Selfie Sticks on Nami Island in November 2014
If 2013 was the year of the selfie, 2014 must surely be the year of the selfie extension stick! Is this just a fad that will be over by 2015? I don’t know, but at the moment, EVERYWHERE I look there are people pulling out their selfie sticks to take the perfect snap without having to extend their own arm for that giveaway selfie look. Continue reading “Autumn in Nami Island 2014” »
I’ve mentioned before how I like the kimbap shop Kim Ga Ne (I recommend the spicy anchovy and chilli kimbap). But recently I tried Teacher Kim’s kimbap (김선생) and oh, this kimbap is so good….
It was 5pm and I wasn’t really hungry as I had had a late lunch. But I was walking past the Kim Seon Saeng shop, and it looked very inviting so I though I might as well get a couple of kimbap and SAVE THEM FOR LATER. But when I got home, I opened the box JUST TO TRY ONE SLICE and ended up eating EVERY BIT OF KIMBAP IN THE BOX. I usually go for something spicy, but this time I tried the basic vegetable kimbap. (2,900 won) It has less rice and more crunchy vegetables than usual, so the texture is light and fresh. The vegetables are finely sliced rather than chunky which I really liked too. Divine. 김선생 Kim seon saeng are here on Facebook.
Continue reading “The best kimbap shop in Seoul? Teacher Kim (Kim Seon Saeng 김선생)” »
This weekend was the 2014 Korea Food Week at the COEX convention centre. But, looking through my photos it appears that my biggest area of interest of the day was the alcohol zone. What a surprise. The drinks festival included the winning entries from the 2014 Korean Liquor competition. And it introduced visitors to the Grand Masters of the traditional craft of rice wine and liquor making.
Alcohol production in Korea is very extreme. On the one hand are the companies producing HUGE amounts of cheap soju that are available EVERYWHERE in the region and which everybody drinks. Then on the other hand are the exclusive boutique style producers who can only make small batches of their product to sell very locally. Continue reading “Korean Liquor Competition Winners at COEX Food Week 2014” »
Well, Kognamul gukbap soybean sprout soup with rice is said to be the best food to cure a hangover. The soybean sprouts (not mung beans which are thinner) contain lots of vitamin C and amino acids which apparently break down the alcohol. I always feel better after a bowl of kongnamul guk so it must work! Continue reading “What is the best breakfast to cure a hangover in Korea?” »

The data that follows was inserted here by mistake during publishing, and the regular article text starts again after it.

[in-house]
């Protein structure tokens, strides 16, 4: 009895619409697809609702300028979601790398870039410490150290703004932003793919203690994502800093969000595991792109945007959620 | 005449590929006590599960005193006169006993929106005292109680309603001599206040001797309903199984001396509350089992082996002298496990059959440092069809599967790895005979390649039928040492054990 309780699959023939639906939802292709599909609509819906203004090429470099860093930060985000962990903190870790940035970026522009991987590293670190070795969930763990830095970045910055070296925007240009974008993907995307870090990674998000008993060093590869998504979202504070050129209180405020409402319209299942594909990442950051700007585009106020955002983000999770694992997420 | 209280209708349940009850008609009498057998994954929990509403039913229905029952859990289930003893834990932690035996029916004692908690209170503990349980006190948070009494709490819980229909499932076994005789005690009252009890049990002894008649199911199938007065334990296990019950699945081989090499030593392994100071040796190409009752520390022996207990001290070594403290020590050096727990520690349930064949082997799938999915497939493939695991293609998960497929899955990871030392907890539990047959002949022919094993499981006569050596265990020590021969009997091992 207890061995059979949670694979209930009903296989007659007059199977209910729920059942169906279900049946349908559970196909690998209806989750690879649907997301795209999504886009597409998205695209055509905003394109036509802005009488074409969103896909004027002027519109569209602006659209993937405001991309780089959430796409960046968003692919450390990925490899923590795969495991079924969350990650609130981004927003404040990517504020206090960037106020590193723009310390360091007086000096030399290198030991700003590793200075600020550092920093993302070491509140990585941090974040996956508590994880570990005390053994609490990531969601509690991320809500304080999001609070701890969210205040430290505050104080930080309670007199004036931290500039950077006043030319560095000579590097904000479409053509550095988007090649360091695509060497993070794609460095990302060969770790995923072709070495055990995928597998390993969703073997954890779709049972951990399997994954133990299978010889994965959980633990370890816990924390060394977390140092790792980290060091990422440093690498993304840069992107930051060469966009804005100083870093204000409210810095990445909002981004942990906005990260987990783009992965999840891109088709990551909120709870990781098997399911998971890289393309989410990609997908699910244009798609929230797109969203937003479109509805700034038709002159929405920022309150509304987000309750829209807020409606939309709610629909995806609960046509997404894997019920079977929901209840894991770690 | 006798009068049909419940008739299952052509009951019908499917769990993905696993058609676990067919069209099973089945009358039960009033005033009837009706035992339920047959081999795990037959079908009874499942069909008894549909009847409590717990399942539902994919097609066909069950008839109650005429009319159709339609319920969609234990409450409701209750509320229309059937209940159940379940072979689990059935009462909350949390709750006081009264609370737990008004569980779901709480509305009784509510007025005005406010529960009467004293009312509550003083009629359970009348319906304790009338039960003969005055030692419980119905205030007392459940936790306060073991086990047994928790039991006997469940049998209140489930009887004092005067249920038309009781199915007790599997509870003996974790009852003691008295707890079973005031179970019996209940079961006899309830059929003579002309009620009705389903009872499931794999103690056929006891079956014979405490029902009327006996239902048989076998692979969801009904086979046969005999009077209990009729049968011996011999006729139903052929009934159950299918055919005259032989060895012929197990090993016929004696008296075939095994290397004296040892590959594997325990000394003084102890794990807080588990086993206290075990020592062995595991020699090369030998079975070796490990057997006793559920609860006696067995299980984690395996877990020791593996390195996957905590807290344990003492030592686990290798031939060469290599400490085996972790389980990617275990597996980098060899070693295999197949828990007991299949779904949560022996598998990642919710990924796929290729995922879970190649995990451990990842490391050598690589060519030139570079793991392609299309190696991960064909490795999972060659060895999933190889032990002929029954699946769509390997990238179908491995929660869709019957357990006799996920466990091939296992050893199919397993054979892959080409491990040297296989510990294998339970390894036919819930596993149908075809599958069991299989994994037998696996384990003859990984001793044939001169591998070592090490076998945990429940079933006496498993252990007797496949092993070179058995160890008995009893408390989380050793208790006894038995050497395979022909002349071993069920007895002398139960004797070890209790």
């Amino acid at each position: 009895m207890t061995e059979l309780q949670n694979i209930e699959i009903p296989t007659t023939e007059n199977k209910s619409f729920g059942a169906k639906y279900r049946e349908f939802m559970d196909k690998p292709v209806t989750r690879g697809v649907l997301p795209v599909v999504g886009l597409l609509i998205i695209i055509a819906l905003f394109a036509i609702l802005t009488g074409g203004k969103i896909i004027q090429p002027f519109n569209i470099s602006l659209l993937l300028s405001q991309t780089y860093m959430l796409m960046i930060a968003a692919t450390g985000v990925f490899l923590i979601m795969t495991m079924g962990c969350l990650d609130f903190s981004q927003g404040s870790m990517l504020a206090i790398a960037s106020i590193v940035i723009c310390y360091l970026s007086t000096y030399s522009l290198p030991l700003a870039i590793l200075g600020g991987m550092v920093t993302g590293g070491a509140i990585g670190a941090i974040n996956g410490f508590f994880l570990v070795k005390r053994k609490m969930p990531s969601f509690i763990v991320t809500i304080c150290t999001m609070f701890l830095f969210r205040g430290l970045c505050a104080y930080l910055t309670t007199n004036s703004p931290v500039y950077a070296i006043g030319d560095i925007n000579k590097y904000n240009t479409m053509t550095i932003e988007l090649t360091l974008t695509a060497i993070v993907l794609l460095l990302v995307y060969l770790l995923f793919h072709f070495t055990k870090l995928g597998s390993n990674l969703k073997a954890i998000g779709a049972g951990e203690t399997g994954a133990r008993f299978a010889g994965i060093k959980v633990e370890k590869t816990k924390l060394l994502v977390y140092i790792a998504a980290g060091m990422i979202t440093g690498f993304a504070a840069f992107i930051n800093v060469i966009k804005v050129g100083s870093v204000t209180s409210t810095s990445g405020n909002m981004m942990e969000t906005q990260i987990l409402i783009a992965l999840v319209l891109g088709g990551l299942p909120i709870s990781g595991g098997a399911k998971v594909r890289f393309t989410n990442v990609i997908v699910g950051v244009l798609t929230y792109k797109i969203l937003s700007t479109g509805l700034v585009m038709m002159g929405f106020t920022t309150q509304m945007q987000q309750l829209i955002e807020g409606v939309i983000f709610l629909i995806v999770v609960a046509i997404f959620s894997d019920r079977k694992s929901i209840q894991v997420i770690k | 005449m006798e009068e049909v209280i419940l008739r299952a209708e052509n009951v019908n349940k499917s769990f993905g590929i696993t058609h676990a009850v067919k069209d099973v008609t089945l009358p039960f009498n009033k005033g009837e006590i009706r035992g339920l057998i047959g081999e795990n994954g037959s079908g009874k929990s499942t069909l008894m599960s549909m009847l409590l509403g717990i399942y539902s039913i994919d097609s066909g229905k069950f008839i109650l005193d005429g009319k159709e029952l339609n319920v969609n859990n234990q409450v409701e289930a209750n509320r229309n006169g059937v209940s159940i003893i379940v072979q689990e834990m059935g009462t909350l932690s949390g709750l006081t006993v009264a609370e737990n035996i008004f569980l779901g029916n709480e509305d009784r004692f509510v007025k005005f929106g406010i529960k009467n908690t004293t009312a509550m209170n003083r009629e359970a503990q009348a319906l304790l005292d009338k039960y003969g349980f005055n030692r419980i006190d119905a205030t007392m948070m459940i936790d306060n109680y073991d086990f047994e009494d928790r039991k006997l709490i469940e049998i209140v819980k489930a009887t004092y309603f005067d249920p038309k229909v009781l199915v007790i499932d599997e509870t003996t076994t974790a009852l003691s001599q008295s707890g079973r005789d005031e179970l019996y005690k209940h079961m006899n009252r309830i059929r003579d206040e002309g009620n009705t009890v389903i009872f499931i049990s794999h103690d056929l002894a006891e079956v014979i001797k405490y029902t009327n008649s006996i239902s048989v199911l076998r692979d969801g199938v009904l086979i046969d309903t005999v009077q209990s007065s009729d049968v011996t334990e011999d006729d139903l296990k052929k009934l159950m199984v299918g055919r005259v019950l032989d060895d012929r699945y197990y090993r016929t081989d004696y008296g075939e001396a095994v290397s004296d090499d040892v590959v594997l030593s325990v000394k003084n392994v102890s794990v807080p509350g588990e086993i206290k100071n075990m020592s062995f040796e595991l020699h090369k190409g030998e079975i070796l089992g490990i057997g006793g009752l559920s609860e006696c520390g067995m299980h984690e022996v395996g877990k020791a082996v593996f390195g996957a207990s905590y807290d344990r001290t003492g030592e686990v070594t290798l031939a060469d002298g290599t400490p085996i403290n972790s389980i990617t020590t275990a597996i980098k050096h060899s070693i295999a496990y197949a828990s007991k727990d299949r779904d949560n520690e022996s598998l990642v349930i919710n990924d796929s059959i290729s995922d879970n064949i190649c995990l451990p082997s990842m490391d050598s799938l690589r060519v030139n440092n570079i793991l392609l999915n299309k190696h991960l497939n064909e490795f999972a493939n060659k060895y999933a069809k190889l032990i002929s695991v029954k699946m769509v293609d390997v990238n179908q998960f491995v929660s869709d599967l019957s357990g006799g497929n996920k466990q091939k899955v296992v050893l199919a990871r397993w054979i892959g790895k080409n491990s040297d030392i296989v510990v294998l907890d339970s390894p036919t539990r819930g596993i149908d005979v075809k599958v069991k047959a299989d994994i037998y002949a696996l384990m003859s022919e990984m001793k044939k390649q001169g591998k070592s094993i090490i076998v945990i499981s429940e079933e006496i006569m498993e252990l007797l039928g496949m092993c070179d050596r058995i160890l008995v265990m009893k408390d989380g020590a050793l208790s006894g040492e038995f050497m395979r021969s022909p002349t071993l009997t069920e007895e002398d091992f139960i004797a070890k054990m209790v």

Fish drying at Sorae Port Fish Market in Incheon
It’s the prawn season in Korea (hurray!) so as seafood fans we headed off to the Sorae Port Fish Market in Incheon which is famous at this time of year for its prawns. The Soraepogu Festival was held last week. But judging by the crowds here even on a regular weekend, I bet the festival was pretty hectic! The market is not as big as Noryangjin Fish Market in Seoul, but the atmosphere is completely different. The Fish Market is walking distance from Soraepogu station and takes a good hour to get to from central Seoul. Continue reading “Soraepogu Fish Market: The Best Place to eat Prawns near Seoul” »
Having seen some rave reviews about the restaurant Congdu, specialising in Korean dishes with a modern twist, I booked a table there last weekend since I’m always on the hunt for restaurants that do great Korean food in a creative way.
Congdu is located behind Deoksugung Palace in a quiet atmospheric part of Seoul. And the restaurant has a calm and sophisticated feel too with candles and a minimalistic style in a natural toned colour scheme. The subtle dim lit restaurant was already half full with customers chatting in hushed voices when we arrived at 6pm and our expectations were high. There was a large a la carte menu to choose from with 3 set courses starting with the green menu at (I think it was) 58,000 won. We chose this menu. HOWEVER, the restaurant just didn’t live up to my expectations. Continue reading “Congdu Korean Restaurant Review” »
The streets of Yeouido in Seoul are lined with gingko trees and cherry trees. So in spring there’s a cherry blossom festival, but in autumn it’s the gingko tree’s turn to shine. I try to avoid stepping on the smelly gingko seeds though – It took me a while to realise that the strong smell of (what I thought was) sick was not caused by drunk salarymen, unable to hold their beer, but rather by these innocent looking gingko seeds. Oh the aromas of autumn.
The ground is still covered in gingkoes even after the local adjummas have been around with a plastic bag collecting the fallen seeds off the pavement to take home for dinner.
It was a glorious autumn day today so I strolled around Yeouido wanting to enjoy the last of the warm weather for this year. (that was partly the reason – and partly because the water in our apartment was off all day while the management sorted out the pipes – or something – so I couldn’t even flush the loo!)
The gingko fans are turning yellow now ready to flutter to the ground. I like this juxtaposition of old and new: Yeouido, the finance district of Seoul with its super-duper modern architecture, nestling in amongst avenues of gingko trees, the oldest trees on Earth.
I’ll call this the zig-zag building.